This function is called whenever a sync to disk is required. This function should not return until all pending data has been flushed to disk.

πŸ”— parse/reconfigure

πŸ”— checkobj

typedef int
STCHECKOBJ(SwapDir *SD, const StoreEntry *e);

Called by storeDirSelectSwapDir() to determine whether the SwapDir will store the given StoreEntry object. If the SwapDir is not willing to store the given StoreEntry -1 should be returned. Otherwise, a value between 0 and 1000 should be returned indicating the current IO load. A value of 1000 indicates the SwapDir has an IO load of 100%. This is used by storeDirSelectSwapDir() to choose the SwapDir with the lowest IO load.

πŸ”— referenceobj

typedef void
STREFOBJ(SwapDir *SD, StoreEntry *e);

Called whenever an object is locked by storeLockObject(). It is typically used to update the objects position in the replacement policy.

πŸ”— unreferenceobj

typedef void
STUNREFOBJ(SwapDir *SD, StoreEntry *e);

Called whenever the object is unlocked by storeUnlockObject() and the lock count reaches 0. It is also typically used to update the objects position in the replacement policy.

πŸ”— createobj

typedef storeIOState *
STOBJCREATE(SwapDir *SD, StoreEntry *e, STFNCB *file_callback, STIOCB *io_callback, void *io_callback_data);

Create an object in the SwapDir *SD. file_callback is called whenever the filesystem allocates or reallocates the swap_filen. Note

The IO callback should be called when an error occurs and when the object is closed. Once the IO callback is called, the storeIOState becomes invalid.

STOBJCREATE returns a storeIOState suitable for writing on sucess, or NULL if an error occurs.

πŸ”— openobj

typedef storeIOState *
STOBJOPEN(SwapDir *SD, StoreEntry *e, STFNCB *file_callback, STIOCB *io_callback, void *io_callback_data);

Open the StoreEntry in SwapDir *SD for reading. Much the same is applicable from STOBJCREATE, the major difference being that the data passed to file_callback is the relevant store_client .

πŸ”— closeobj

typedef void
STOBJCLOSE(SwapDir *SD, storeIOState *sio);

Close an opened object. The STIOCB callback should be called at the end of this routine.

πŸ”— readobj

typedef void
STOBJREAD(SwapDir *SD, storeIOState *sio, char *buf, size_t size, off_t offset, STRCB *read_callback, void *read_callback_data);

Read part of the object of into buf. It is safe to request a read when there are other pending reads or writes. STRCB is called at completion.

If a read operation fails, the filesystem layer notifies the calling module by calling the STIOCB callback with an error status code.

πŸ”— writeobj

typedef void
STOBJWRITE(SwapDir *SD, storeIOState *sio, char *buf, size_t size, off_t offset, FREE *freefunc);

Write the given block of data to the given store object. buf is allocated by the caller. When the write is complete, the data is freed through free_func.

If a write operation fails, the filesystem layer notifies the calling module by calling the STIOCB callback with an error status code.

πŸ”— unlinkobj

typedef void
STOBJUNLINK(SwapDir *, StoreEntry *);

Remove the StoreEntry e from the SwapDir SD and the replacement policy.

πŸ”— Store IO calls

These routines are used inside the storage manager to create and retrieve objects from a storage directory.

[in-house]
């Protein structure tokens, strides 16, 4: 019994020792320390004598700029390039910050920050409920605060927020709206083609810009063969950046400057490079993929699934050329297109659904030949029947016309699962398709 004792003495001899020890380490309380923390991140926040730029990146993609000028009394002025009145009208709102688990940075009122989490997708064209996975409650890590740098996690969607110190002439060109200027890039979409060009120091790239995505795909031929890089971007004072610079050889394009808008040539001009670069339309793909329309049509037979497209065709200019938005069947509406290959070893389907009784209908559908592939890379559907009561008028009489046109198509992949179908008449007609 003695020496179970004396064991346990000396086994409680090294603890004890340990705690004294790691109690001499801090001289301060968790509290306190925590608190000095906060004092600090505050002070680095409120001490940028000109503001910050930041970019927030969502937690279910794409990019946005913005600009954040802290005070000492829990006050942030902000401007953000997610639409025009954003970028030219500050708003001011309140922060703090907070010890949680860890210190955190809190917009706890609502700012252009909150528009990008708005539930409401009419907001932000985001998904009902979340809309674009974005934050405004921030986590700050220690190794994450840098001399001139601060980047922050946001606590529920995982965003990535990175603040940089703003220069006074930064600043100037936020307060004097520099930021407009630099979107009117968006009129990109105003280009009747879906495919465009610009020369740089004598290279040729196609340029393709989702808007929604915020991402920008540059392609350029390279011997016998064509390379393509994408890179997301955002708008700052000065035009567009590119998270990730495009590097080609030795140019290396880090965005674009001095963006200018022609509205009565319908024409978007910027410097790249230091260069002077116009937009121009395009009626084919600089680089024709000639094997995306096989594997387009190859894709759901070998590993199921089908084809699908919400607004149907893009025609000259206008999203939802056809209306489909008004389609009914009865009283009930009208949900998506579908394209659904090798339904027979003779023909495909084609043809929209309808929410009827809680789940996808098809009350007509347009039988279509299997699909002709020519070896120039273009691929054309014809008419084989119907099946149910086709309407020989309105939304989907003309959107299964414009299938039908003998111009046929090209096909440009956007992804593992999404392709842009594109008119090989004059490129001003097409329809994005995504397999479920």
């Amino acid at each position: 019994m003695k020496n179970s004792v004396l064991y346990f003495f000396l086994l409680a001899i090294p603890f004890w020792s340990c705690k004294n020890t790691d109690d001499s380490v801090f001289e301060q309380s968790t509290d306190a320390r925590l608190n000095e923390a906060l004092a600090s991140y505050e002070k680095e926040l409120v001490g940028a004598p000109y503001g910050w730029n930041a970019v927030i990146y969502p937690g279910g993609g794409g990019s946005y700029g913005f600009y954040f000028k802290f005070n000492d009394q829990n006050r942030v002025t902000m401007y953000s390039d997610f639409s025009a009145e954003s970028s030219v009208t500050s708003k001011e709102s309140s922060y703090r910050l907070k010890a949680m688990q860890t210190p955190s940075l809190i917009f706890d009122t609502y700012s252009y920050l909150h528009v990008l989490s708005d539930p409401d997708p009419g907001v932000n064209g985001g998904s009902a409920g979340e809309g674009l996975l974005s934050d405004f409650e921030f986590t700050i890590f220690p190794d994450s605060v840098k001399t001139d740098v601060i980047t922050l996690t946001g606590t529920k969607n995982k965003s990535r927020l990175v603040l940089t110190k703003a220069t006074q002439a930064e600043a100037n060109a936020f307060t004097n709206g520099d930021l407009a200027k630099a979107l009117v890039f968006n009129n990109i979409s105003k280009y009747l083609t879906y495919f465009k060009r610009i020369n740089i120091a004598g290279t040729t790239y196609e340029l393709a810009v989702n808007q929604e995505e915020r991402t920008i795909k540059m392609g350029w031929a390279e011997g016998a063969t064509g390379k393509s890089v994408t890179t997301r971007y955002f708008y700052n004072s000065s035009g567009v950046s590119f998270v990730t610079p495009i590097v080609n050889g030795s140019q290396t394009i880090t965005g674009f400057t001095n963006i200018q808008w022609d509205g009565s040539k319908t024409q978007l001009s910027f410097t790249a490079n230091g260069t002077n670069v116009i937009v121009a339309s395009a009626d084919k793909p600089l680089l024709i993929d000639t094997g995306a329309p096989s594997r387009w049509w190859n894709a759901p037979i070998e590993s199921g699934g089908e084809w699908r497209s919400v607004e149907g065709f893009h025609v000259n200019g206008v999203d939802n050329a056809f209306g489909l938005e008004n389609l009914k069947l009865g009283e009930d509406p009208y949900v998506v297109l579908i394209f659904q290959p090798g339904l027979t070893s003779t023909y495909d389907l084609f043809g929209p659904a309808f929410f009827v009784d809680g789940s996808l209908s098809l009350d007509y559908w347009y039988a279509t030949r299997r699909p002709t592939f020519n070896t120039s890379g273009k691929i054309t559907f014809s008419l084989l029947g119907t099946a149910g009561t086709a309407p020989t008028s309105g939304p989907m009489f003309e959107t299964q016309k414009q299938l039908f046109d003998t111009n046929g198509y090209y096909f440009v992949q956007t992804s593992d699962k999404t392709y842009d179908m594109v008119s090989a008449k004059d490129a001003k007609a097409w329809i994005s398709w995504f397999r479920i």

πŸ”— storeCreate()

storeIOState *
storeCreate(StoreEntry *e, STIOCB *file_callback, STIOCB *close_callback, void * callback_data)

storeCreate is called to store the given StoreEntry in a storage directory.

callback is a function that will be called either when an error is encountered, or when the object is closed (by calling storeClose()). If the open request is successful, there is no callback. The calling module must assume the open request will succeed, and may begin reading or writing immediately.

storeCreate() may return NULL if the requested object can not be created. In this case the callback function will not be called.

πŸ”— storeOpen()

storeIOState *
storeOpen(StoreEntry *e, STFNCB * file_callback, STIOCB * callback, void *callback_data)

storeOpen is called to open the given StoreEntry from the storage directory it resides on.

callback is a function that will be called either when an error is encountered, or when the object is closed (by calling storeClose()). If the open request is successful, there is no callback. The calling module must assume the open request will succeed, and may begin reading or writing immediately.

storeOpen() may return NULL if the requested object can not be openeed. In this case the callback function will not be called.

πŸ”— storeRead()

storeRead(storeIOState *sio, char *buf, size_t size, off_t offset, STRCB *callback, void *callback_data)

storeRead() is more complicated than the other functions because it requires its own callback function to notify the caller when the requested data has actually been read. buf must be a valid memory buffer of at least size bytes. offset specifies the byte offset where the read should begin. Note that with the Swap Meta Headers prepended to each cache object, this offset does not equal the offset into the actual object data.

The caller is responsible for allocating and freeing buf .

πŸ”— storeWrite()

storeWrite(storeIOState *sio, char *buf, size_t size, off_t offset, FREE *free_func)

storeWrite() submits a request to write a block of data to the disk store. The caller is responsible for allocating buf, but since there is no per-write callback, this memory must be freed by the lower filesystem implementation. Therefore, the caller must specify the free_func to be used to deallocate the memory.

If a write operation fails, the filesystem layer notifies the calling module by calling the STIOCB callback with an error status code.

storeUnlink(StoreEntry *e)

storeUnlink() removes the cached object from the disk store. There is no callback function, and the object does not need to be opened first. The filesystem layer will remove the object if it exists on the disk.

πŸ”— storeOffset()

storeOffset(storeIOState *sio)